Aaron Rodgers has heard a fair share of criticism from former teammates recently, with Greg Jennings takings his shots through the Minneapolis Tribune and Donald Driver on "Mike and Mike.'
But former Packers defensive back Charles Woodson came to the quarterback's defense in an interview with ESPNWisconsin.com.
"I would say this: There's been times throughout my career there when defensively we put a piss-poor product on the field, and we've been in games and won ballgames solely on the arm of Aaron Rodgers and the legs of Aaron Rodgers and what he's been able to do throwing a ball to a Greg, a Donald, a Jermichael [Finley]," said Woodson, who was released by the Packers in the offseason and signed with the Oakland Raiders.
"A couple years ago, we were 15-1, and if we have any other quarterback other than Aaron Rodgers, we're 7-9.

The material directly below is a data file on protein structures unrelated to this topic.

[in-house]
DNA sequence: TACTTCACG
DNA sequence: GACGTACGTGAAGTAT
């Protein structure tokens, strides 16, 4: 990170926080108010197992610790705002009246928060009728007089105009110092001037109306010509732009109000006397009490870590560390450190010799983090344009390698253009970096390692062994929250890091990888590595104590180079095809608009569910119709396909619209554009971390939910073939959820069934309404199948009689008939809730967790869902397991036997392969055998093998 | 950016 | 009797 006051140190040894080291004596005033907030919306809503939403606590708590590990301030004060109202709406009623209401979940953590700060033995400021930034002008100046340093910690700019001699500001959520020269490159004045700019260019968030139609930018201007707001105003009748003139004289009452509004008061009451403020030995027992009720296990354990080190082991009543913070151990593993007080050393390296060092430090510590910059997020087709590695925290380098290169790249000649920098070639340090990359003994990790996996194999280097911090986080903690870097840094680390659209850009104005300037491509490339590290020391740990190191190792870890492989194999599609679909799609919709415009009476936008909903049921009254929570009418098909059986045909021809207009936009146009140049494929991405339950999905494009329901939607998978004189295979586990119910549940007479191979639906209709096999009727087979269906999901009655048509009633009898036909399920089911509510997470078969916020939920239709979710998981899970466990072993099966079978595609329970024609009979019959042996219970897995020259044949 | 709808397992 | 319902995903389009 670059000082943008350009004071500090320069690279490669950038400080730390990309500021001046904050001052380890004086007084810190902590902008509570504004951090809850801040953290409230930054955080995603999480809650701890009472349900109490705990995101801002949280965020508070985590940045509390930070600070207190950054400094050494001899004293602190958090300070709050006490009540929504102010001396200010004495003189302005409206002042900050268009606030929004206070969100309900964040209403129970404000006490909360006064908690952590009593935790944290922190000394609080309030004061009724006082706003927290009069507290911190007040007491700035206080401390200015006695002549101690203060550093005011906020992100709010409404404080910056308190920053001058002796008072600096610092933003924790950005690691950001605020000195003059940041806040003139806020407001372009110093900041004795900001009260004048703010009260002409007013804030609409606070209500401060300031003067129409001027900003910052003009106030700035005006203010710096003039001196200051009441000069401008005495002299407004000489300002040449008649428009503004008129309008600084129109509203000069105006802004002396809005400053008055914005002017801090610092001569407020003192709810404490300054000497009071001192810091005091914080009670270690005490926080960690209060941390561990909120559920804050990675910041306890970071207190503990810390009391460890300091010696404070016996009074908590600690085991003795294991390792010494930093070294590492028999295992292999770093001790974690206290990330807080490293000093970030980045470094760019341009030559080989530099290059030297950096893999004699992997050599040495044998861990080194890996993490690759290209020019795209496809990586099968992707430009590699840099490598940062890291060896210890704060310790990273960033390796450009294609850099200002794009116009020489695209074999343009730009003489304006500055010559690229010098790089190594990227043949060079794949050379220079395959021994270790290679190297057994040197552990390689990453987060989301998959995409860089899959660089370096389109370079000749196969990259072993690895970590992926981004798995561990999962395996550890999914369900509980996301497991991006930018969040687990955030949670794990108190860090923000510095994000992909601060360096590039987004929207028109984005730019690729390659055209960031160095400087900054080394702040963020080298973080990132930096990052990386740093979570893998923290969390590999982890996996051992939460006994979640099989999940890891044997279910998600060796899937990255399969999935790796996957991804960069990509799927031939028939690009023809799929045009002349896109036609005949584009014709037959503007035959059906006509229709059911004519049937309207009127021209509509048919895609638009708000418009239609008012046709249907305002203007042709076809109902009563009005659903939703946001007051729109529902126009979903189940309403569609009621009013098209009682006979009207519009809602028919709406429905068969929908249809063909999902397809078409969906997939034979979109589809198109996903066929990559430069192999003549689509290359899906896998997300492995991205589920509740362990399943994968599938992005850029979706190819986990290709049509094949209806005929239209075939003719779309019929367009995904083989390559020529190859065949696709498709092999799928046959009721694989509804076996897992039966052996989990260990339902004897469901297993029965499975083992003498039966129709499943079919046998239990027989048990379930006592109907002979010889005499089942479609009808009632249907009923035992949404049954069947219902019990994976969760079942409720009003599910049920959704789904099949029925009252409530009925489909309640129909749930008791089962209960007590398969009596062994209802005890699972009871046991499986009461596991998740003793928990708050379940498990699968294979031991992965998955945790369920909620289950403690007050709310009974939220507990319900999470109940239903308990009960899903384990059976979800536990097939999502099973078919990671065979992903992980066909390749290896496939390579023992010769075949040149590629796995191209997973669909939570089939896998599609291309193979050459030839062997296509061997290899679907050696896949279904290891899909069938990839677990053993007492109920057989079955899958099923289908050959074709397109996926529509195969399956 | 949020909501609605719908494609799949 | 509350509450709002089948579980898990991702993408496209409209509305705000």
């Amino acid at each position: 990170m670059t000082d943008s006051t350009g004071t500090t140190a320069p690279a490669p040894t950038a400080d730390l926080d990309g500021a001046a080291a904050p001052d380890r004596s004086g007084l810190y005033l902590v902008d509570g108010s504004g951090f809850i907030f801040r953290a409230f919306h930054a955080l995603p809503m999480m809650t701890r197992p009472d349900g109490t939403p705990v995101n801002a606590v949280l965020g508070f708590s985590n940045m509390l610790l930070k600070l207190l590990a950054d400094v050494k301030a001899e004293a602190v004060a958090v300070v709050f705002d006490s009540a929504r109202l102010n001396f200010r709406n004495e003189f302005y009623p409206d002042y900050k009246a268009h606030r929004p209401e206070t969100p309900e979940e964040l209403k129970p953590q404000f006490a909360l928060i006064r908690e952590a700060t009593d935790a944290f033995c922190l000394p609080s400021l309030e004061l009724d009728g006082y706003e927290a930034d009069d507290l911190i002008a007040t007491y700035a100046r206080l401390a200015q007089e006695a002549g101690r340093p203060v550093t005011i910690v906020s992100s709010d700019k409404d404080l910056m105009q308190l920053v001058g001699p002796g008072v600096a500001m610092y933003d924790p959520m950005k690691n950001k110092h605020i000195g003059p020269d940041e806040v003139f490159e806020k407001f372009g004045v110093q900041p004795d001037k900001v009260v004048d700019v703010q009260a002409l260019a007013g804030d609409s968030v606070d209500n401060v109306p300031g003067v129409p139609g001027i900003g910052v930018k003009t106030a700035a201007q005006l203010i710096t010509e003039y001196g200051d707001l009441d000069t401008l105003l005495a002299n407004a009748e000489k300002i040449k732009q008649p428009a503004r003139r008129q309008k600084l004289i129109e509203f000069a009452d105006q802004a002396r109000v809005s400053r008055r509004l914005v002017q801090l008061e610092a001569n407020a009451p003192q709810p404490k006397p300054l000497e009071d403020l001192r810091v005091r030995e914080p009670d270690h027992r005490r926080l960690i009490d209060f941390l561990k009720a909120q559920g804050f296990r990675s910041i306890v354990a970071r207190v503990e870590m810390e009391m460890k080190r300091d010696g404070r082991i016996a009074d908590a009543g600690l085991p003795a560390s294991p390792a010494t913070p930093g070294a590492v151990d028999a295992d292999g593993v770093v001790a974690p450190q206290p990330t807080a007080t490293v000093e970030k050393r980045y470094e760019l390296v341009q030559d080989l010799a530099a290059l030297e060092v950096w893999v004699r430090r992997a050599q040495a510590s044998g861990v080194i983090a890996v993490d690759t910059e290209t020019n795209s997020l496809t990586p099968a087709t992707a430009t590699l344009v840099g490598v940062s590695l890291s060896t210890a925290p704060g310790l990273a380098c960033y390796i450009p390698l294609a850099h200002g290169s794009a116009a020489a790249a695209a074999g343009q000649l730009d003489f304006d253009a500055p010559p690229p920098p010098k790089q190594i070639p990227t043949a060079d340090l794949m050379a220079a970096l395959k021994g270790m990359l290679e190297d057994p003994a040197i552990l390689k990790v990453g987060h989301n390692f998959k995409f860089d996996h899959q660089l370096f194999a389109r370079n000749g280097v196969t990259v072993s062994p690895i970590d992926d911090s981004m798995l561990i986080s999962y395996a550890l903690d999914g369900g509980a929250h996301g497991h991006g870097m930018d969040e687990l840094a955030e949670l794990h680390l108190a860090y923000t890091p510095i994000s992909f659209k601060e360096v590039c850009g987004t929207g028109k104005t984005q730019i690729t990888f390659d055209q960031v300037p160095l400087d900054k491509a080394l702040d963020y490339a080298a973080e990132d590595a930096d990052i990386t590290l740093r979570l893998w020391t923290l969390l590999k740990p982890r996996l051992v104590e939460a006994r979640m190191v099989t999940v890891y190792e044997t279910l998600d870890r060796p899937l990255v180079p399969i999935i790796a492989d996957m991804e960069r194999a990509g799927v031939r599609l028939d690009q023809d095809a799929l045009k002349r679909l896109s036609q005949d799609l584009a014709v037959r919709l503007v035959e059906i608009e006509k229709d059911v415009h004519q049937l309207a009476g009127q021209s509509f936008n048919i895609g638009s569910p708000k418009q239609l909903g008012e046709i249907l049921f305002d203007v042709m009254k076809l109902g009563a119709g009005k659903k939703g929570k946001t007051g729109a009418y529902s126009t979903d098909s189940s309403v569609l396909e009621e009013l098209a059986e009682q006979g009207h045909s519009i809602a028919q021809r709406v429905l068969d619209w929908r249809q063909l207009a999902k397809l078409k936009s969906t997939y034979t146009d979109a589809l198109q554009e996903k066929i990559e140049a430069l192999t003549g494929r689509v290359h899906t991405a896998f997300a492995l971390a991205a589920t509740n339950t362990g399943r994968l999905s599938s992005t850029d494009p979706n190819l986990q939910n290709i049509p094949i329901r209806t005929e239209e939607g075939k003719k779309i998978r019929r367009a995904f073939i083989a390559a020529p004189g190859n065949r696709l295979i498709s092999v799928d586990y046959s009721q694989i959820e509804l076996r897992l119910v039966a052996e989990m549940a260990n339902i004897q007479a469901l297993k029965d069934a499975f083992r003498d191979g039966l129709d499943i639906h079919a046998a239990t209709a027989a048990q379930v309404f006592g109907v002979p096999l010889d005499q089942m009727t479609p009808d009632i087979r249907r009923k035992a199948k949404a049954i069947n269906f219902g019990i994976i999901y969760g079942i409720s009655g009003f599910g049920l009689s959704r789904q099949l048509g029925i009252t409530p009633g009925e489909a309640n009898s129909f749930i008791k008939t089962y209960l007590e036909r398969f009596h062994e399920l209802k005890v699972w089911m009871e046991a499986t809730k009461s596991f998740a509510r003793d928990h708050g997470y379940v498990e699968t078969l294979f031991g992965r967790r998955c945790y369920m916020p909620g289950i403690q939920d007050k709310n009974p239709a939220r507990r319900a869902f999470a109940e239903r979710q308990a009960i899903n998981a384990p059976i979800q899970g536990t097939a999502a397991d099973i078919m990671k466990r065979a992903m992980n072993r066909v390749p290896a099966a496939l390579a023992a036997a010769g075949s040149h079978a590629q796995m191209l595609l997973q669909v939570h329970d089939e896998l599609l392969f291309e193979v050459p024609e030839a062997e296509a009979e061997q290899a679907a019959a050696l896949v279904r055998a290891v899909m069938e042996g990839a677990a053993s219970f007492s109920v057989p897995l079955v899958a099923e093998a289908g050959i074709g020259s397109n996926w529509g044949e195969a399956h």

"Aaron's job is a tough job. You've got a stud wide receiver in Greg Jennings — and make no mistake, Greg is a great wide receiver — but you have to keep him happy. You have Donald Driver, you have to keep him happy. You have Jermichael Finley, you have to keep him happy. You have running backs on the team, and you're trying to find where they can get carries and keep them happy. You have an offensive line, they don't just want to pass set all the time; they want to run downhill and run block, and you have to keep them happy. You have to keep James Jones, who wants to be on the field, you have to keep him happy. And we haven't even talked about a Jordy Nelson, or a young Randall Cobb. And who does all that fall on? It falls on the quarterback."
The knock on Rodgers is that he'd become tone deaf after becoming an MVP quarterback with a Super Bowl to his name. Jennings said the guy didn't listen enough, and Driver said Rodgers didn't like taking pressure off his receivers. Obviously Woodson has a different view on it.
An interesting point on this is, we never knew much at the time about what the relationships were like from that Green Bay Super Bowl run. Now we're getting some real insight, for better and worse.